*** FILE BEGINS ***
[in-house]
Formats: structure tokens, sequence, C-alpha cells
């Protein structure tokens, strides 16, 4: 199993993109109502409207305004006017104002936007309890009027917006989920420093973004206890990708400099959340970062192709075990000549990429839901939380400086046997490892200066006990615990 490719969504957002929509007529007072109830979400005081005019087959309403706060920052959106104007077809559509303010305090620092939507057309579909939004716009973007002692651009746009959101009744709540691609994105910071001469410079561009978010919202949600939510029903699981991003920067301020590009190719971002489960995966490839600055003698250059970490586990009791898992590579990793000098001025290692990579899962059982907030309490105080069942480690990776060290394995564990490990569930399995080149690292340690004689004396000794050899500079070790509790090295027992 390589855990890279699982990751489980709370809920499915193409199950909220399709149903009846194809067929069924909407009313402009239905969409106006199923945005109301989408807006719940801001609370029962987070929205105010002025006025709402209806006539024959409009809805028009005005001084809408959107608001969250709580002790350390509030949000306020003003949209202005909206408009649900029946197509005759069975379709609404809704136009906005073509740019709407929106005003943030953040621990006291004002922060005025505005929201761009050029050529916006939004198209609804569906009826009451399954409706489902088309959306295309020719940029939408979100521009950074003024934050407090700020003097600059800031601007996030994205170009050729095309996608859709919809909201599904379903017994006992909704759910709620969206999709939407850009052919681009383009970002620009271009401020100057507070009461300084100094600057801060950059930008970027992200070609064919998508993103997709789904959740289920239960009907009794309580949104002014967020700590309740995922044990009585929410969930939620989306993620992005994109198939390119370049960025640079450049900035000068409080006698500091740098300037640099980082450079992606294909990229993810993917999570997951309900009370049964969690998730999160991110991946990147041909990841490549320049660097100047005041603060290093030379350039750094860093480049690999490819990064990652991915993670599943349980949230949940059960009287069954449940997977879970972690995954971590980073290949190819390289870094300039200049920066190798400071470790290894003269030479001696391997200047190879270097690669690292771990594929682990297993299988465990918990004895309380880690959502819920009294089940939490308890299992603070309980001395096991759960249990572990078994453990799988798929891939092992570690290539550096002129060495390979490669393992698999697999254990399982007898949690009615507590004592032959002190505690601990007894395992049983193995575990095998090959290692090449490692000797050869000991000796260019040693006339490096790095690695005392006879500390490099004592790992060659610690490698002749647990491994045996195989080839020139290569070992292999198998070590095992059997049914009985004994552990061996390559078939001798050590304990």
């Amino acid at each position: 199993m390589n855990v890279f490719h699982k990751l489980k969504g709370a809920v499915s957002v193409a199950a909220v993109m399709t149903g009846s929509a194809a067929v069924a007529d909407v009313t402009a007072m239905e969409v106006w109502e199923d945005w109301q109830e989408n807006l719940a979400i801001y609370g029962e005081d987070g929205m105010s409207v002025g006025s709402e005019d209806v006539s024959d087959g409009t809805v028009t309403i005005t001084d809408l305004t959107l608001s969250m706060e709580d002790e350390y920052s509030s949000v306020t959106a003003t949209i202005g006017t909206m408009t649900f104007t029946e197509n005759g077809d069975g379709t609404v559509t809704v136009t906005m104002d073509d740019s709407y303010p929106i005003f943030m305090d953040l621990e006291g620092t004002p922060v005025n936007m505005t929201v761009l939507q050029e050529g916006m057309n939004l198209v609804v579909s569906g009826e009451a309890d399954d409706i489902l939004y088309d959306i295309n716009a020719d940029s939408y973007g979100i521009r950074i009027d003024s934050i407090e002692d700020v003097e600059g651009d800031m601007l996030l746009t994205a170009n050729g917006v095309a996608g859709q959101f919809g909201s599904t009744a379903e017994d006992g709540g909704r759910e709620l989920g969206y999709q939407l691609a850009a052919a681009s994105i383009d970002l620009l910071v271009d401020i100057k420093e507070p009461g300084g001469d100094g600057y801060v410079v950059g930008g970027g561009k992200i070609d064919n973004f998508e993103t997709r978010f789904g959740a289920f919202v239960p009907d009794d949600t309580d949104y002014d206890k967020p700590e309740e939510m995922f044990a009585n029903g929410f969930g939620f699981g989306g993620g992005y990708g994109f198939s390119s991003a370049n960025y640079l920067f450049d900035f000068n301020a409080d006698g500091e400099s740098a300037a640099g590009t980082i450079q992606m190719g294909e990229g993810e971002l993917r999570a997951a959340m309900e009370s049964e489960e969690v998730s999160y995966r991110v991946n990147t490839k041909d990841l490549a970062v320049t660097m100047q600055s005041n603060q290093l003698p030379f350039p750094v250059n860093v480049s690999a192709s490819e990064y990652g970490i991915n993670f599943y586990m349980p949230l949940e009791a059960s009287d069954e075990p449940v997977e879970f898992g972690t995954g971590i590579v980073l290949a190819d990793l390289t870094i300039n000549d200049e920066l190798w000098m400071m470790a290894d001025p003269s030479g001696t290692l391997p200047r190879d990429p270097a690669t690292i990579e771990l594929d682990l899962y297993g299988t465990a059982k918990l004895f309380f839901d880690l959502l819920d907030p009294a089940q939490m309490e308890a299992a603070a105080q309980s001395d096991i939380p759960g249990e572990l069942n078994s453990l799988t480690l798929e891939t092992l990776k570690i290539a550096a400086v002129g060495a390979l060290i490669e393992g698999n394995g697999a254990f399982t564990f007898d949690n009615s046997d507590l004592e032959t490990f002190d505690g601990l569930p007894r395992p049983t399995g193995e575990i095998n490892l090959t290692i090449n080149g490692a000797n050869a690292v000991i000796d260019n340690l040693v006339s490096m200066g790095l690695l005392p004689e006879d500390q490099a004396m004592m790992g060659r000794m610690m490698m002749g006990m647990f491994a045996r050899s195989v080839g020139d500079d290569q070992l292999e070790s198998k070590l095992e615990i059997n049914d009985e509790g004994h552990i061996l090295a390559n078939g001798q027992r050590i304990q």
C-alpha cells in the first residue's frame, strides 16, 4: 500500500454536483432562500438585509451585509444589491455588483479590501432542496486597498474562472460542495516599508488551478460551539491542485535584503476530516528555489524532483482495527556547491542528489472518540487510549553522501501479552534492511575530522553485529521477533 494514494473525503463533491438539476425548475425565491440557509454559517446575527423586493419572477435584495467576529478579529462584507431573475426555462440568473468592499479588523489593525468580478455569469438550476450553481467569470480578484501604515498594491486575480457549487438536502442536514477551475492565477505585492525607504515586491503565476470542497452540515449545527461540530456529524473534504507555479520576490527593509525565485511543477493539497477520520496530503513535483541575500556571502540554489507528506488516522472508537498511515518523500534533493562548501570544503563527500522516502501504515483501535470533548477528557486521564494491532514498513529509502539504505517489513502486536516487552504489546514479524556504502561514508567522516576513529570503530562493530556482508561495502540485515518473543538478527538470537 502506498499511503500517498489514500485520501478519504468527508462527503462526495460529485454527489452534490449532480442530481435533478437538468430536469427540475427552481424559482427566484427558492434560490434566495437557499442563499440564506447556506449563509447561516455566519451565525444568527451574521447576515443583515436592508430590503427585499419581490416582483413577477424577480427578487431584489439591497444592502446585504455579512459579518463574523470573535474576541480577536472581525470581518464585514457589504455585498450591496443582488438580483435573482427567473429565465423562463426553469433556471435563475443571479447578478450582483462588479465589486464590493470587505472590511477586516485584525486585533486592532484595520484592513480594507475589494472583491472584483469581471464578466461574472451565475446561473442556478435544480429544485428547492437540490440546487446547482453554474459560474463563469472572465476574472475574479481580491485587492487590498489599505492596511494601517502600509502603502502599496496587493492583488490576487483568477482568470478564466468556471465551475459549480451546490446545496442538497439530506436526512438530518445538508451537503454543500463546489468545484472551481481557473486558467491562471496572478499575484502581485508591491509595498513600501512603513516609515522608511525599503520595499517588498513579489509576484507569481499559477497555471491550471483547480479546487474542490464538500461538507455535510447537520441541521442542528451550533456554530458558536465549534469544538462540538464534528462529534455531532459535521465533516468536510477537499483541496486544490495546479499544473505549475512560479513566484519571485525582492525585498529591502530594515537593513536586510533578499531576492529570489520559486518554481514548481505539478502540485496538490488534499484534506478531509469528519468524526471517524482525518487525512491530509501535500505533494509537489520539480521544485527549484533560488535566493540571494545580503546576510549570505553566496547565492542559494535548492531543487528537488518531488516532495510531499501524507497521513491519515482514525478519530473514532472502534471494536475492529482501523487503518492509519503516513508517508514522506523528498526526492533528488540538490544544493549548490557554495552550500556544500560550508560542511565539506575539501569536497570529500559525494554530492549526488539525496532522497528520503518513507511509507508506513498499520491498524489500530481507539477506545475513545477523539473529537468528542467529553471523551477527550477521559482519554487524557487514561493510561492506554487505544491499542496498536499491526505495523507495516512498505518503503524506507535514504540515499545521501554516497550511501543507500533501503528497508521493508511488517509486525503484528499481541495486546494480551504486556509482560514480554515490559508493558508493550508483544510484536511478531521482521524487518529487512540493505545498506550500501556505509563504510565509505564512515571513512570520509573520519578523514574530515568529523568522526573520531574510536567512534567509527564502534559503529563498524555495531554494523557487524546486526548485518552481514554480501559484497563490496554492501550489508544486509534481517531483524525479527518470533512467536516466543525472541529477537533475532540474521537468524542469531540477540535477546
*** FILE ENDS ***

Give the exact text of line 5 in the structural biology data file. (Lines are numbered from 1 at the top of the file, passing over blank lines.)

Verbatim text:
C-alpha cells in the first residue's frame, strides 16, 4: 500500500454536483432562500438585509451585509444589491455588483479590501432542496486597498474562472460542495516599508488551478460551539491542485535584503476530516528555489524532483482495527556547491542528489472518540487510549553522501501479552534492511575530522553485529521477533 494514494473525503463533491438539476425548475425565491440557509454559517446575527423586493419572477435584495467576529478579529462584507431573475426555462440568473468592499479588523489593525468580478455569469438550476450553481467569470480578484501604515498594491486575480457549487438536502442536514477551475492565477505585492525607504515586491503565476470542497452540515449545527461540530456529524473534504507555479520576490527593509525565485511543477493539497477520520496530503513535483541575500556571502540554489507528506488516522472508537498511515518523500534533493562548501570544503563527500522516502501504515483501535470533548477528557486521564494491532514498513529509502539504505517489513502486536516487552504489546514479524556504502561514508567522516576513529570503530562493530556482508561495502540485515518473543538478527538470537 502506498499511503500517498489514500485520501478519504468527508462527503462526495460529485454527489452534490449532480442530481435533478437538468430536469427540475427552481424559482427566484427558492434560490434566495437557499442563499440564506447556506449563509447561516455566519451565525444568527451574521447576515443583515436592508430590503427585499419581490416582483413577477424577480427578487431584489439591497444592502446585504455579512459579518463574523470573535474576541480577536472581525470581518464585514457589504455585498450591496443582488438580483435573482427567473429565465423562463426553469433556471435563475443571479447578478450582483462588479465589486464590493470587505472590511477586516485584525486585533486592532484595520484592513480594507475589494472583491472584483469581471464578466461574472451565475446561473442556478435544480429544485428547492437540490440546487446547482453554474459560474463563469472572465476574472475574479481580491485587492487590498489599505492596511494601517502600509502603502502599496496587493492583488490576487483568477482568470478564466468556471465551475459549480451546490446545496442538497439530506436526512438530518445538508451537503454543500463546489468545484472551481481557473486558467491562471496572478499575484502581485508591491509595498513600501512603513516609515522608511525599503520595499517588498513579489509576484507569481499559477497555471491550471483547480479546487474542490464538500461538507455535510447537520441541521442542528451550533456554530458558536465549534469544538462540538464534528462529534455531532459535521465533516468536510477537499483541496486544490495546479499544473505549475512560479513566484519571485525582492525585498529591502530594515537593513536586510533578499531576492529570489520559486518554481514548481505539478502540485496538490488534499484534506478531509469528519468524526471517524482525518487525512491530509501535500505533494509537489520539480521544485527549484533560488535566493540571494545580503546576510549570505553566496547565492542559494535548492531543487528537488518531488516532495510531499501524507497521513491519515482514525478519530473514532472502534471494536475492529482501523487503518492509519503516513508517508514522506523528498526526492533528488540538490544544493549548490557554495552550500556544500560550508560542511565539506575539501569536497570529500559525494554530492549526488539525496532522497528520503518513507511509507508506513498499520491498524489500530481507539477506545475513545477523539473529537468528542467529553471523551477527550477521559482519554487524557487514561493510561492506554487505544491499542496498536499491526505495523507495516512498505518503503524506507535514504540515499545521501554516497550511501543507500533501503528497508521493508511488517509486525503484528499481541495486546494480551504486556509482560514480554515490559508493558508493550508483544510484536511478531521482521524487518529487512540493505545498506550500501556505509563504510565509505564512515571513512570520509573520519578523514574530515568529523568522526573520531574510536567512534567509527564502534559503529563498524555495531554494523557487524546486526548485518552481514554480501559484497563490496554492501550489508544486509534481517531483524525479527518470533512467536516466543525472541529477537533475532540474521537468524542469531540477540535477546